The documentary records the plight of the natural ecosystem of Midway Atoll as it encounters the Great Pacific Gyre, a swirling garbage patch of plastic washed off of surrounding continents.
Named a National Wildlife Refuge in 1988, Midway’s reefs and sand islands form a habitat for millions of seabirds. The film traces Sun’s investigation of the damage produced by humans’ demand for plastic.
The event will be held in Room 149, National Soybean Research Center.
Co-sponsors for this free community/campus event are the Institute for Sustainablity, Energy, and the Environment (iSEE), and the Illinois Sustainable Technology Center.
Plastics in the environment have increasingly raised concerns from researchers, activists and policy makers. California-based Surfrider Foundation has named October “Rise Above Plastics” month, during which they promote consumer awareness against the tsunami of plastic in the human economy. A phenomenon of the second half of the 20th century, plastic production has supplanted the use of natural materials with the benefits of being light and strong. But those very properties mean they degrade very slowly and have alarmed many scientists for their increasing presence in the marine food chain. ISTC has several projects looking at the reuse and recycling of plastics to keep more of them out of landfills or the environment. Click here for a recent report on plastic to oil research at ISTC.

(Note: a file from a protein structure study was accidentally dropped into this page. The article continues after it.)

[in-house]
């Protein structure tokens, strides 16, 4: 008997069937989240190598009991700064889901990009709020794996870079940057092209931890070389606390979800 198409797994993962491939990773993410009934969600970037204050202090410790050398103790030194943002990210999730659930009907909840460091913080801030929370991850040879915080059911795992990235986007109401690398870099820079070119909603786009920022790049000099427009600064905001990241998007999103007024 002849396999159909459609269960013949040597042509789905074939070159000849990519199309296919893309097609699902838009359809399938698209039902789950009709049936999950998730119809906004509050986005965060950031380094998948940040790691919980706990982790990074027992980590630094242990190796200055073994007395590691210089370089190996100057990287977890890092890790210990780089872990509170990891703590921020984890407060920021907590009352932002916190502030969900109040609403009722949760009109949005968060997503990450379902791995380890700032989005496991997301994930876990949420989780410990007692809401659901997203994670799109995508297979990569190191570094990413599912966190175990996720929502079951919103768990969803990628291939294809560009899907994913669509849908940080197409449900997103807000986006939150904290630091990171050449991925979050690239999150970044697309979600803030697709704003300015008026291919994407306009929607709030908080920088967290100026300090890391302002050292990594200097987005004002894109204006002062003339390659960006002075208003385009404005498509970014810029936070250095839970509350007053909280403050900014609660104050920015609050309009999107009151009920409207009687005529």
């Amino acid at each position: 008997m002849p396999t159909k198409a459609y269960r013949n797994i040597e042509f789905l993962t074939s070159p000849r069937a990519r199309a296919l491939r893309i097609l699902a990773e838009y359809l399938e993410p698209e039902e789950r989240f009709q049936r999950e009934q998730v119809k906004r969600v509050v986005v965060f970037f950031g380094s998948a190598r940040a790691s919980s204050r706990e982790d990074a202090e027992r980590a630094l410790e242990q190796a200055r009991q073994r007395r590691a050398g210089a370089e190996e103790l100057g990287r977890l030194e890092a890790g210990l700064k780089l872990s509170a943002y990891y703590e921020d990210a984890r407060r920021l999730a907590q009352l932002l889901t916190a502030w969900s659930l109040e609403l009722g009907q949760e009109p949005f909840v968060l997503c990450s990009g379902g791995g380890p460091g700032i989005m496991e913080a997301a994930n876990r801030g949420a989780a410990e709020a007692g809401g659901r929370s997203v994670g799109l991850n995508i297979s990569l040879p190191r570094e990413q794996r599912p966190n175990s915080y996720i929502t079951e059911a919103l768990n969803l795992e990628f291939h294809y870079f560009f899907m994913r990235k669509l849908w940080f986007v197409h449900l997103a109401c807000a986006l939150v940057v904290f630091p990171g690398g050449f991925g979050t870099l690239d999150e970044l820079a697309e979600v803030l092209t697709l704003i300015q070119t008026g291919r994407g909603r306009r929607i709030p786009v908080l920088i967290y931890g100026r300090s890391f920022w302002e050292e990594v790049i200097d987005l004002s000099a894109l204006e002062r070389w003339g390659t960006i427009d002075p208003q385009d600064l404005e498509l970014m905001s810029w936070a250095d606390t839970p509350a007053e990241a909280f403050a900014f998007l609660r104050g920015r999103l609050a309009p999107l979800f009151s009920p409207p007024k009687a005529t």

Sun’s visit is also an appropriate warm-up to “Campus Sustainability Day” recognized on the U of I campus and nationally the next day, Oct. 22. Between 1-4 p.m. in Illini Union Room 314B on Oct. 22, iSEE will sponsor a progress report of the university’s Illinois Climate Action Plan (iCAP). In 2010, U of I became a leader among U.S. universities by announcing ambitious climate goals, including carbon neutrality by 2050. Register here for the iCAP update.
Working teams developing revisions to the 2010 iCAP will review the campus’ progress on the plan and accept public comment on a proposed 2015 iCAP update.